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motorbike girl

Motorbike Girl

Until World War I, the largest motorcycle manufacturer in the world was Indian, producing over 20,000 bikes per year. By 1920, this honour went to Harley-Davidson, with their motorcycles being sold by dealers in 67 countries. By the late 1920s or early 1930s, DKW took over as the largest manufacturer.
After World War II, the BSA Group became the largest producer of motorcycles in the world, producing up to 75,000 bikes per year in the 1950s. The German company NSU held the position of largest manufacturer from 1955 until the 1970s.
In the 1950s, streamlining began to play an increasing part in the development of racing motorcycles and the "dustbin fairing" held out the possibility of radical changes to motorcycle design. NSU and Moto Guzzi were in the vanguard of this development both producing very radical designs well ahead of their time. NSU produced the most advanced design, but after the deaths of four NSU riders in the 1954–1956 seasons, they abandoned further development and quit Grand Prix motorcycle racing. Moto Guzzi produced competitive race machines, and by 1957 nearly all the Grand Prix races were being won by streamlined machines. The following year, 1958, full enclosure fairings were banned from racing by the FIM in the light of the safety concerns.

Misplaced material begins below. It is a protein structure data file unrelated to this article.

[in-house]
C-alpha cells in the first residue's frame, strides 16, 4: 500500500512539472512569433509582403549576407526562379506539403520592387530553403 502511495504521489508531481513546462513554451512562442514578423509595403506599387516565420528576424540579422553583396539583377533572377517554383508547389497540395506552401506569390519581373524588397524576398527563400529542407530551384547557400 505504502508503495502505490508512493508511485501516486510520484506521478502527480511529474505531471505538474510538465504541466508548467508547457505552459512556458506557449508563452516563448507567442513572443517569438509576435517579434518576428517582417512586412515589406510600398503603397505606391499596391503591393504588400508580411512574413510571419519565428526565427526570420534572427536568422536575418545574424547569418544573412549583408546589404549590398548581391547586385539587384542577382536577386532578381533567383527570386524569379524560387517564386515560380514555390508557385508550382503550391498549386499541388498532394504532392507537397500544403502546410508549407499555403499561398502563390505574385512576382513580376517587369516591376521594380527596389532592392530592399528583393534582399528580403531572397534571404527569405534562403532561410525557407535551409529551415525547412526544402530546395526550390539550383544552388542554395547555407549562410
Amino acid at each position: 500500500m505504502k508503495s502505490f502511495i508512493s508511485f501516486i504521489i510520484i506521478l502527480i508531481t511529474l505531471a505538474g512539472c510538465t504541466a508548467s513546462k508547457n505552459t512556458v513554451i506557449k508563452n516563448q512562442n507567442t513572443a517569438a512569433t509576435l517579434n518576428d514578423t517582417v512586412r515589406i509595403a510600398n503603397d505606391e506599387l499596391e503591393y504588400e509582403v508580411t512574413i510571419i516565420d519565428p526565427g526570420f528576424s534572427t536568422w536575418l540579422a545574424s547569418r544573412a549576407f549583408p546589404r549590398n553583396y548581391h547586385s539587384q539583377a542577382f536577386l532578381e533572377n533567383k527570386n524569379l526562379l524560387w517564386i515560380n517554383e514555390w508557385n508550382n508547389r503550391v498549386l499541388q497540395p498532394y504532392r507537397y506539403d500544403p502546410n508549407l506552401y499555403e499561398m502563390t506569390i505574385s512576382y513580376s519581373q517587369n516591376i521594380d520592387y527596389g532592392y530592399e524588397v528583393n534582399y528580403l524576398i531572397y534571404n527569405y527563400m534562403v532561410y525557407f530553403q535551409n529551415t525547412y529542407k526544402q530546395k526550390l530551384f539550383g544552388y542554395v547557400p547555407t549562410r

From the 1960s through the 1990s, small two-stroke motorcycles were popular worldwide, partly as a result of East German Walter Kaaden's engine work in the 1950s.

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Keywords:#motorbike #girl
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Date added:Mar 23, 2016
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